Android's Vulnerability Vortex
The Reality of N-Day Vulnerabilities
Google's annual 0-day vulnerability report for 2022 paints an unsettling picture of the Android ecosystem's security landscape, spotlighting a persisting issue that amplifies the worth and utilization of publicly disclosed software flaws for elongated duration.
The report focuses on the problematic reality of n-day vulnerabilities acting as 0-days for cybercriminals in the Android ecosystem. A n-day vulnerability is a software flaw that is publicly known with or without a patch. It turns into a zero-day vulnerability when threat actors learn about it before the vendor, allowing it to be exploited before a patch becomes available.
The problem's roots lie in the complex nature of the Android ecosystem, encompassing various stages involving the upstream vendor (Google) and downstream manufacturer (phone manufacturers). Several hurdles, such as diverse security update intervals across device models, short support periods, tangled lines of responsibility, and delays in patch roll out, amplify the vulnerability.
An n-day vulnerability quickly escalates into a 0-day threat as attackers exploit unpatched devices for months, either employing known exploitation techniques or formulating their own, despite a patch being available from Google or other vendors. This lag occurs due to patch gaps, where a fix for a bug takes months to be implemented by device manufacturers in their Android versions.
"These gaps between upstream vendors and downstream manufacturers allow n-days - vulnerabilities that are publicly known - to function as 0-days because no patch is readily available to the user and their only defense is to stop using the device," Google's report stated.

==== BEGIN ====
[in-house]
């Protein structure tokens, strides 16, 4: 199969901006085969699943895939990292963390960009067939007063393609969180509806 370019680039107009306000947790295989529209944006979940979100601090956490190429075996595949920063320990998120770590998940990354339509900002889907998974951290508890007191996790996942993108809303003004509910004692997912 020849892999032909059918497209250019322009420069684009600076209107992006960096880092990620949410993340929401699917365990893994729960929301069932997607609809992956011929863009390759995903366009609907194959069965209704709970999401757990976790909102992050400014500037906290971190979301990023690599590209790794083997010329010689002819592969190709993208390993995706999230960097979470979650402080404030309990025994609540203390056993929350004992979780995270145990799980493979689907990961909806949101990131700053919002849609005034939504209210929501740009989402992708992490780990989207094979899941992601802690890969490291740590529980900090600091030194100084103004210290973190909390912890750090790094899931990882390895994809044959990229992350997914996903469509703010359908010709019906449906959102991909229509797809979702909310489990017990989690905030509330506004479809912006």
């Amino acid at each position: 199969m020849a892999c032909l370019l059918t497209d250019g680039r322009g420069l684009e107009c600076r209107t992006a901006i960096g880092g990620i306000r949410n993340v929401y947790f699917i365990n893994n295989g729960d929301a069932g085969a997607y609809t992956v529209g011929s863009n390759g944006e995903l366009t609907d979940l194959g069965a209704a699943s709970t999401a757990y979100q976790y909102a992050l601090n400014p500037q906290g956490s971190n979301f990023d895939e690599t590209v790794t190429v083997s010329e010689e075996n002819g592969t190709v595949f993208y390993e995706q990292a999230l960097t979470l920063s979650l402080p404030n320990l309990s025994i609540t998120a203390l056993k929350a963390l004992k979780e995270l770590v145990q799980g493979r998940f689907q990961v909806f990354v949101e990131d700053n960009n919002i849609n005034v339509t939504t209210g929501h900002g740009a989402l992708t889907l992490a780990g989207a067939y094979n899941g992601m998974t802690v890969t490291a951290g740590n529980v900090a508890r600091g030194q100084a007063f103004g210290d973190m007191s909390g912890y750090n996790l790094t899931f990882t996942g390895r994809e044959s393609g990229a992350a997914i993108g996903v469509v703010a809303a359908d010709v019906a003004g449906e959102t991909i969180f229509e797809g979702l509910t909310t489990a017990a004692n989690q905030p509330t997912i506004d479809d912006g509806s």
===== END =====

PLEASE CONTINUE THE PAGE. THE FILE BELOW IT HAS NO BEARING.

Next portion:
In 2022, a host of such issues plagued Android, including the striking instance of CVE-2022-38181, a flaw in the ARM Mali GPU. Despite being reported to the Android Security team in July 2022 and patched by ARM in October 2022, it was only incorporated into the Android security update in April 2023. This prolonged delay led to rampant exploitation of the flaw until the update finally arrived.
The Android platform was also affected by two other vulnerabilities, CVE-2022-3038 and CVE-2022-22706, which saw exploitation in December 2022, resulting in the infection of Samsung Android devices with spyware. Samsung and Android security updates for these vulnerabilities took five and 17 months, respectively, further exposing the devices to threats.
Post-release of the Android security update, it takes device vendors up to three months to make fixes available for supported models. This delay essentially enables n-days to operate as effectively as 0-days, providing threat actors a golden window of exploitation opportunity. In fact, some threat actors may find these n-days more advantageous than zero-days as technical details and possible proof-of-concept (PoC) exploits are already public, simplifying their malicious endeavour.
However, Google's 2022 activity summary indicates a decrease in zero-day flaws compared to 2021, with 41 discovered, and a notable dip in the browsers category, down to 15 from 26. Additionally, over 40% of the zero-day vulnerabilities found in 2022 were variants of previously reported flaws, suggesting that criminals find bypassing fixes for known vulnerabilities easier than discovering entirely new 0-days.